Kitchen cabinet construction isn't rocket science nor do you need to know every last detail about it. But even if you're not the type of person who's inclined to ponder "how things are put together", it's still helpul to understand the basic parts and how they're constructed.
That way you'll have a better feel for the different levels of cabinet quality and what you do or don't get for the various levels of cost you'll encounter.
If you haven't already, it may help to take a look at our cabinet glossary page to get familiar with some of the terms you'll encounter along the way. Otherwise it'll always be there if and when you need it.
If you visualize a basic wood box, the face frame is made up of several pieces of wood that are fastened to the forward edge of the cabinet, framing the cabinet box. The outside edges of the frame are flush with the outside surfaces of the cabinet box whereas the inside portion of the frame extends past the inside edges of the box slightly. The face frame provides some rigidity to the cabinet box, helping it to remain square and sturdy.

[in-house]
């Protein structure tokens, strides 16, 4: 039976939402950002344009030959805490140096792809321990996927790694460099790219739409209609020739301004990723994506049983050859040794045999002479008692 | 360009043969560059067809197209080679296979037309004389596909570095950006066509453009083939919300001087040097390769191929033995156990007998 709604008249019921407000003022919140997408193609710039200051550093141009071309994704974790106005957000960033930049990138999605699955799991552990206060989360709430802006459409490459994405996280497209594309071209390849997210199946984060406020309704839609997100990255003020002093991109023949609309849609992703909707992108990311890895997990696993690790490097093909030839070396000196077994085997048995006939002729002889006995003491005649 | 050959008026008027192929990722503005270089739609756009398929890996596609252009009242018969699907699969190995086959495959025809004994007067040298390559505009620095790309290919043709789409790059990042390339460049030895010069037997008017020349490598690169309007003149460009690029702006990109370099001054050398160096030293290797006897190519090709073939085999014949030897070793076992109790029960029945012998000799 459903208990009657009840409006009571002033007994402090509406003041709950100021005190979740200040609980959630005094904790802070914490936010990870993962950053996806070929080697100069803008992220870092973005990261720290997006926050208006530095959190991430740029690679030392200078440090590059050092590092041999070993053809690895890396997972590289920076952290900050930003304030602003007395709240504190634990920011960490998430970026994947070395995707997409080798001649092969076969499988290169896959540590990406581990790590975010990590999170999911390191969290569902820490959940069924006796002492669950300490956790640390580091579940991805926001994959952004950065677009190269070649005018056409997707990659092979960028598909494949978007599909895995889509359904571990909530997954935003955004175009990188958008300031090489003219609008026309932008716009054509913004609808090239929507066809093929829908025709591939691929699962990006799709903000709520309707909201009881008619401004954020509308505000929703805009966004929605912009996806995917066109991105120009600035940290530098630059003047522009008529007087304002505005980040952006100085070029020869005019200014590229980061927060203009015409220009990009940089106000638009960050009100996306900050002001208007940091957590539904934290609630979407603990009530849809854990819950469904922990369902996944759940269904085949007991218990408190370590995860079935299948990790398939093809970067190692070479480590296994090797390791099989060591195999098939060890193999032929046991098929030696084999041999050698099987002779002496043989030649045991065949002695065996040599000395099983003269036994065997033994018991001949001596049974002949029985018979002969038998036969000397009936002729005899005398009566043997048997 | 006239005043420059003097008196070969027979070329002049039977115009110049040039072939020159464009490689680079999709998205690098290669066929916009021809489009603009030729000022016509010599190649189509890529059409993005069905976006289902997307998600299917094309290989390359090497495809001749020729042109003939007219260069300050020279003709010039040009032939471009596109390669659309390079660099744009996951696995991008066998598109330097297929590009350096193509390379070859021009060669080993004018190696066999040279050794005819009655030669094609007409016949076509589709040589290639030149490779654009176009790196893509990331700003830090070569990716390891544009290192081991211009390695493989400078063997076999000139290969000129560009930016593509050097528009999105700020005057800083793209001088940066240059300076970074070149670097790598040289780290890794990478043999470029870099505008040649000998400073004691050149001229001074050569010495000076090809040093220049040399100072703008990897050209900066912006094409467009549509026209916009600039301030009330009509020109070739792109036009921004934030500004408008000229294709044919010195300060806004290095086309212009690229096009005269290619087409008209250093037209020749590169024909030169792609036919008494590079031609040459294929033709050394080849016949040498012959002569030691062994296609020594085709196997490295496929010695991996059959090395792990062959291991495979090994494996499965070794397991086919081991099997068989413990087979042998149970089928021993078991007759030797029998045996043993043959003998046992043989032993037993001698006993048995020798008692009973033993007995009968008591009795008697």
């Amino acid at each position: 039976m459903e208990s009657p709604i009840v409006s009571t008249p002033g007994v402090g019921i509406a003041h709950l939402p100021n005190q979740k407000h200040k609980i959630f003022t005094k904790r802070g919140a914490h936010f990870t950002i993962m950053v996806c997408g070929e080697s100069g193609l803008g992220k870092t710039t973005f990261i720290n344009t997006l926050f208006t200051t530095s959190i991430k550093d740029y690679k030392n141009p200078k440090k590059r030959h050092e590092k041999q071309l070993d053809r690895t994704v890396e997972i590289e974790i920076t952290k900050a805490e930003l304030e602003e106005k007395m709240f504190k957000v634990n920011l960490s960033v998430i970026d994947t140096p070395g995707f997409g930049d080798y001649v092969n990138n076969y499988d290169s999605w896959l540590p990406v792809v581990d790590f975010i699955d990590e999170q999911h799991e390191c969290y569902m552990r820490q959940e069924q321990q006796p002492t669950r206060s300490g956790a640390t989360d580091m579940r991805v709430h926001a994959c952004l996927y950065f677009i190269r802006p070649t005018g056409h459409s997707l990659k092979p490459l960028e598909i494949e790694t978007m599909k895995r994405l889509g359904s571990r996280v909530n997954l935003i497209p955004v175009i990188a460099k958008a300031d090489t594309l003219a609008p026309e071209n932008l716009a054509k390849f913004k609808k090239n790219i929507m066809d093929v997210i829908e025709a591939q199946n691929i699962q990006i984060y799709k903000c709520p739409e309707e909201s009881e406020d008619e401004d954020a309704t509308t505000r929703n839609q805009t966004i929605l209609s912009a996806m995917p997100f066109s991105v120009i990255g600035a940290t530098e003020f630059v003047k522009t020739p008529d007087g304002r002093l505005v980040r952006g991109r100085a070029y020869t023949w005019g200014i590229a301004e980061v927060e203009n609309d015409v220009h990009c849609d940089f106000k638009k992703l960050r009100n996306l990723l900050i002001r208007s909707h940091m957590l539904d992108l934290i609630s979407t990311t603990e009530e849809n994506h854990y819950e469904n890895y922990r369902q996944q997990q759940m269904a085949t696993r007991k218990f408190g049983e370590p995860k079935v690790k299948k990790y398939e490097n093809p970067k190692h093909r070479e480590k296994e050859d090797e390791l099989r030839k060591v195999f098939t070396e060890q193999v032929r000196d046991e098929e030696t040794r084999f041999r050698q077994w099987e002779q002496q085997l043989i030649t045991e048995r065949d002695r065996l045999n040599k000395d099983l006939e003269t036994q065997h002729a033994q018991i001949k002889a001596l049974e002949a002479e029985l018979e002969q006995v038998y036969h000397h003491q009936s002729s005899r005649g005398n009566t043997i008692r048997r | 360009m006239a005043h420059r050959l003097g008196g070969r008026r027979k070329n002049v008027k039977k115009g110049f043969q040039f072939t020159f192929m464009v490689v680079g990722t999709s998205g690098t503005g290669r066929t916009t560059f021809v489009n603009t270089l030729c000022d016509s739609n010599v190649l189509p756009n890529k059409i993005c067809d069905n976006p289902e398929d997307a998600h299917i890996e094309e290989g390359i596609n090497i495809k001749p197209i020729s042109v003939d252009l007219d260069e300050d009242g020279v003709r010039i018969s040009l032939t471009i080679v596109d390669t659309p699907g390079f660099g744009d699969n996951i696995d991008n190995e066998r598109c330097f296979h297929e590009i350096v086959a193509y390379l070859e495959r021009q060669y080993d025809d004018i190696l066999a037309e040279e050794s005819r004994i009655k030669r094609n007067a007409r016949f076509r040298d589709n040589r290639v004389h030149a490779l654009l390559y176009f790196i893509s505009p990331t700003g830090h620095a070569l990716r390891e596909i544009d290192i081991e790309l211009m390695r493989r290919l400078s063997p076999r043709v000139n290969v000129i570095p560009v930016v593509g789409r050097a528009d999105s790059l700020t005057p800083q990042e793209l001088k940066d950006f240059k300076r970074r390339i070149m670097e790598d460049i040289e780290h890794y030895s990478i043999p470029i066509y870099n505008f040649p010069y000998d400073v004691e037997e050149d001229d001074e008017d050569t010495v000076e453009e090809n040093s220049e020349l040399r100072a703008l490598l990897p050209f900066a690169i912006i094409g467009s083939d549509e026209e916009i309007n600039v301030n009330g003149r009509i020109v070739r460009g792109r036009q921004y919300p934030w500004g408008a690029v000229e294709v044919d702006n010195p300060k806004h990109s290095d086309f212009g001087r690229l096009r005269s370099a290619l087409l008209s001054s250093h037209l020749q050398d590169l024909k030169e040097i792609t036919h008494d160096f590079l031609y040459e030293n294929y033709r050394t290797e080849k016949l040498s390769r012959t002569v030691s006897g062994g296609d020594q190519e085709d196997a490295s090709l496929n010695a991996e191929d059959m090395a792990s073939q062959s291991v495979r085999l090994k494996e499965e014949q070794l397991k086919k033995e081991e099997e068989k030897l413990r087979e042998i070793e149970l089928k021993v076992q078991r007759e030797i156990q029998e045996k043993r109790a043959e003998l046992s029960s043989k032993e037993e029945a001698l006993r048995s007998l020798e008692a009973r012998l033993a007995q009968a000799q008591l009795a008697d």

Example Of The Basic Structure Of A Framed Cabinet
Framed cabinets are generally considered more traditional looking and offers some style variety based on the amount of door overlay. Door overlay just means the extent to which the door covers or "lays-over" the face frame.
Different manufacturers offer varying styles in the extent of door-to-frame overlay.